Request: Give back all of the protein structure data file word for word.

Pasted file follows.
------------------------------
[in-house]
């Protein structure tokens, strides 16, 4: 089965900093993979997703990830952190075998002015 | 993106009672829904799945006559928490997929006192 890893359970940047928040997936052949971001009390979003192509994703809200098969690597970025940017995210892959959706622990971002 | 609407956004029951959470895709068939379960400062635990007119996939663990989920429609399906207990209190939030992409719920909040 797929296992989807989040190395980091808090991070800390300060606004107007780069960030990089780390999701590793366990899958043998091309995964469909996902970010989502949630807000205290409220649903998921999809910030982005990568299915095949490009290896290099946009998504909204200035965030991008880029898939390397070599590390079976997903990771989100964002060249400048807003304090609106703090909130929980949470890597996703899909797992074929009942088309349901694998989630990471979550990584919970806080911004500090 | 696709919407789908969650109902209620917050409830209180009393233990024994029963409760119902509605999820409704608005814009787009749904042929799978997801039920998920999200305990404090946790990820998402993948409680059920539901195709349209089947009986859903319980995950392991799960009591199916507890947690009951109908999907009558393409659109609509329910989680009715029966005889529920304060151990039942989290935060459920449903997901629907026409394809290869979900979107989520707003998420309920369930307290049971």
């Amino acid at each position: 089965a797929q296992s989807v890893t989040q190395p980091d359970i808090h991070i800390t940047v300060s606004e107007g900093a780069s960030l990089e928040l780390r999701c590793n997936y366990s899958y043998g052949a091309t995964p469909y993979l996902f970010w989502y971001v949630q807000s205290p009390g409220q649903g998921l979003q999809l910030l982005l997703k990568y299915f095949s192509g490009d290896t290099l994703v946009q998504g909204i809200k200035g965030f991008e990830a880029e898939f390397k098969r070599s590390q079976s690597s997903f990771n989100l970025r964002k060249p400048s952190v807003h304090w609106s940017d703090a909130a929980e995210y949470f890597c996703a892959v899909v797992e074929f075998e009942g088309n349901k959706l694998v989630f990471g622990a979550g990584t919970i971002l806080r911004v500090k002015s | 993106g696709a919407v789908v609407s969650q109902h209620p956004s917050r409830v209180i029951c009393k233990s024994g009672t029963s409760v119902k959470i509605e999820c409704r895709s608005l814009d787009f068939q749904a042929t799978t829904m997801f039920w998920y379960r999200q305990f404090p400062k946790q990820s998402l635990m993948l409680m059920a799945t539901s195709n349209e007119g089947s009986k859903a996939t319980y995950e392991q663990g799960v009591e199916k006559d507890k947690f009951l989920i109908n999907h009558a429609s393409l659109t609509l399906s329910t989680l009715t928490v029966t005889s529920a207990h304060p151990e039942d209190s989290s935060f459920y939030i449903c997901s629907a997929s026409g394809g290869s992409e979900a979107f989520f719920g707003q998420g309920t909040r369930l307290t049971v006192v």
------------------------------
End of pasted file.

[in-house]
């Protein structure tokens, strides 16, 4: 089965900093993979997703990830952190075998002015 | 993106009672829904799945006559928490997929006192 890893359970940047928040997936052949971001009390979003192509994703809200098969690597970025940017995210892959959706622990971002 | 609407956004029951959470895709068939379960400062635990007119996939663990989920429609399906207990209190939030992409719920909040 797929296992989807989040190395980091808090991070800390300060606004107007780069960030990089780390999701590793366990899958043998091309995964469909996902970010989502949630807000205290409220649903998921999809910030982005990568299915095949490009290896290099946009998504909204200035965030991008880029898939390397070599590390079976997903990771989100964002060249400048807003304090609106703090909130929980949470890597996703899909797992074929009942088309349901694998989630990471979550990584919970806080911004500090 | 696709919407789908969650109902209620917050409830209180009393233990024994029963409760119902509605999820409704608005814009787009749904042929799978997801039920998920999200305990404090946790990820998402993948409680059920539901195709349209089947009986859903319980995950392991799960009591199916507890947690009951109908999907009558393409659109609509329910989680009715029966005889529920304060151990039942989290935060459920449903997901629907026409394809290869979900979107989520707003998420309920369930307290049971």
């Amino acid at each position: 089965a797929q296992s989807v890893t989040q190395p980091d359970i808090h991070i800390t940047v300060s606004e107007g900093a780069s960030l990089e928040l780390r999701c590793n997936y366990s899958y043998g052949a091309t995964p469909y993979l996902f970010w989502y971001v949630q807000s205290p009390g409220q649903g998921l979003q999809l910030l982005l997703k990568y299915f095949s192509g490009d290896t290099l994703v946009q998504g909204i809200k200035g965030f991008e990830a880029e898939f390397k098969r070599s590390q079976s690597s997903f990771n989100l970025r964002k060249p400048s952190v807003h304090w609106s940017d703090a909130a929980e995210y949470f890597c996703a892959v899909v797992e074929f075998e009942g088309n349901k959706l694998v989630f990471g622990a979550g990584t919970i971002l806080r911004v500090k002015s | 993106g696709a919407v789908v609407s969650q109902h209620p956004s917050r409830v209180i029951c009393k233990s024994g009672t029963s409760v119902k959470i509605e999820c409704r895709s608005l814009d787009f068939q749904a042929t799978t829904m997801f039920w998920y379960r999200q305990f404090p400062k946790q990820s998402l635990m993948l409680m059920a799945t539901s195709n349209e007119g089947s009986k859903a996939t319980y995950e392991q663990g799960v009591e199916k006559d507890k947690f009951l989920i109908n999907h009558a429609s393409l659109t609509l399906s329910t989680l009715t928490v029966t005889s529920a207990h304060p151990e039942d209190s989290s935060f459920y939030i449903c997901s629907a997929s026409g394809g290869s992409e979900a979107f989520f719920g707003q998420g309920t909040r369930l307290t049971v006192v």